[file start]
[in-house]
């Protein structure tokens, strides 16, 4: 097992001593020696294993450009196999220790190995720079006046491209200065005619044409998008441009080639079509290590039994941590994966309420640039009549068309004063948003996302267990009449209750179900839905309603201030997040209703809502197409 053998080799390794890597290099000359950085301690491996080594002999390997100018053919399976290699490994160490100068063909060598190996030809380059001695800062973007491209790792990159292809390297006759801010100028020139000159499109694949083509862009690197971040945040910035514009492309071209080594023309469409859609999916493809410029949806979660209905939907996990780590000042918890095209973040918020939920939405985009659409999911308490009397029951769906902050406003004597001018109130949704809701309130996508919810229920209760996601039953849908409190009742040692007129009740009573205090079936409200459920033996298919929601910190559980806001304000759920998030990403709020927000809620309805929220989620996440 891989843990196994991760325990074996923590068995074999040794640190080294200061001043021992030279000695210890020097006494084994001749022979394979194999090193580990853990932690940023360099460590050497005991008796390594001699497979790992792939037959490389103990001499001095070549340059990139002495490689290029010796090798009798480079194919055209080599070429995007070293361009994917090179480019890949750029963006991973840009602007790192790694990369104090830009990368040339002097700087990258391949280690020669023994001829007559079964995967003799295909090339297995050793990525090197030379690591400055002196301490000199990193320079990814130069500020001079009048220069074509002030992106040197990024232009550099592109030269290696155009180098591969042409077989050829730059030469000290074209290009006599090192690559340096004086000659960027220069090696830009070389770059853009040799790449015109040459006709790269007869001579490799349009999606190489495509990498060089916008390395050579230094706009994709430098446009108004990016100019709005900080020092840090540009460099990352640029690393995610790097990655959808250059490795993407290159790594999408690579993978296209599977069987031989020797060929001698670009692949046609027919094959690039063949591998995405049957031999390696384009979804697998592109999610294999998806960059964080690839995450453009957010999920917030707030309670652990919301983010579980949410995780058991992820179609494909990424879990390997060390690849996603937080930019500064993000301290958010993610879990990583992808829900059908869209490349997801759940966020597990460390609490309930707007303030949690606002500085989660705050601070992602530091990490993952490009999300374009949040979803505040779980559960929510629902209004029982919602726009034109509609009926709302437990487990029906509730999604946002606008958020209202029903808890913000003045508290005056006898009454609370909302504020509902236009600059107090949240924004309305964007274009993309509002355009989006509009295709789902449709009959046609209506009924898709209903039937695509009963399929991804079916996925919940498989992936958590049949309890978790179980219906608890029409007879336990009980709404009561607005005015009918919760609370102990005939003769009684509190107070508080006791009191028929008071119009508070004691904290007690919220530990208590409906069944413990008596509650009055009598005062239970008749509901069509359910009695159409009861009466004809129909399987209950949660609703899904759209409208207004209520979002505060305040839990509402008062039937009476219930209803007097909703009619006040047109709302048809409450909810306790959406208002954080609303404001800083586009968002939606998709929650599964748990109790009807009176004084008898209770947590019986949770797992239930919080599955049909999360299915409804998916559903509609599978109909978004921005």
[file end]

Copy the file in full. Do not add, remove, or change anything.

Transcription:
[in-house]
């Protein structure tokens, strides 16, 4: 097992001593020696294993450009196999220790190995720079006046491209200065005619044409998008441009080639079509290590039994941590994966309420640039009549068309004063948003996302267990009449209750179900839905309603201030997040209703809502197409 053998080799390794890597290099000359950085301690491996080594002999390997100018053919399976290699490994160490100068063909060598190996030809380059001695800062973007491209790792990159292809390297006759801010100028020139000159499109694949083509862009690197971040945040910035514009492309071209080594023309469409859609999916493809410029949806979660209905939907996990780590000042918890095209973040918020939920939405985009659409999911308490009397029951769906902050406003004597001018109130949704809701309130996508919810229920209760996601039953849908409190009742040692007129009740009573205090079936409200459920033996298919929601910190559980806001304000759920998030990403709020927000809620309805929220989620996440 891989843990196994991760325990074996923590068995074999040794640190080294200061001043021992030279000695210890020097006494084994001749022979394979194999090193580990853990932690940023360099460590050497005991008796390594001699497979790992792939037959490389103990001499001095070549340059990139002495490689290029010796090798009798480079194919055209080599070429995007070293361009994917090179480019890949750029963006991973840009602007790192790694990369104090830009990368040339002097700087990258391949280690020669023994001829007559079964995967003799295909090339297995050793990525090197030379690591400055002196301490000199990193320079990814130069500020001079009048220069074509002030992106040197990024232009550099592109030269290696155009180098591969042409077989050829730059030469000290074209290009006599090192690559340096004086000659960027220069090696830009070389770059853009040799790449015109040459006709790269007869001579490799349009999606190489495509990498060089916008390395050579230094706009994709430098446009108004990016100019709005900080020092840090540009460099990352640029690393995610790097990655959808250059490795993407290159790594999408690579993978296209599977069987031989020797060929001698670009692949046609027919094959690039063949591998995405049957031999390696384009979804697998592109999610294999998806960059964080690839995450453009957010999920917030707030309670652990919301983010579980949410995780058991992820179609494909990424879990390997060390690849996603937080930019500064993000301290958010993610879990990583992808829900059908869209490349997801759940966020597990460390609490309930707007303030949690606002500085989660705050601070992602530091990490993952490009999300374009949040979803505040779980559960929510629902209004029982919602726009034109509609009926709302437990487990029906509730999604946002606008958020209202029903808890913000003045508290005056006898009454609370909302504020509902236009600059107090949240924004309305964007274009993309509002355009989006509009295709789902449709009959046609209506009924898709209903039937695509009963399929991804079916996925919940498989992936958590049949309890978790179980219906608890029409007879336990009980709404009561607005005015009918919760609370102990005939003769009684509190107070508080006791009191028929008071119009508070004691904290007690919220530990208590409906069944413990008596509650009055009598005062239970008749509901069509359910009695159409009861009466004809129909399987209950949660609703899904759209409208207004209520979002505060305040839990509402008062039937009476219930209803007097909703009619006040047109709302048809409450909810306790959406208002954080609303404001800083586009968002939606998709929650599964748990109790009807009176004084008898209770947590019986949770797992239930919080599955049909999360299915409804998916559903509609599978109909978004921005």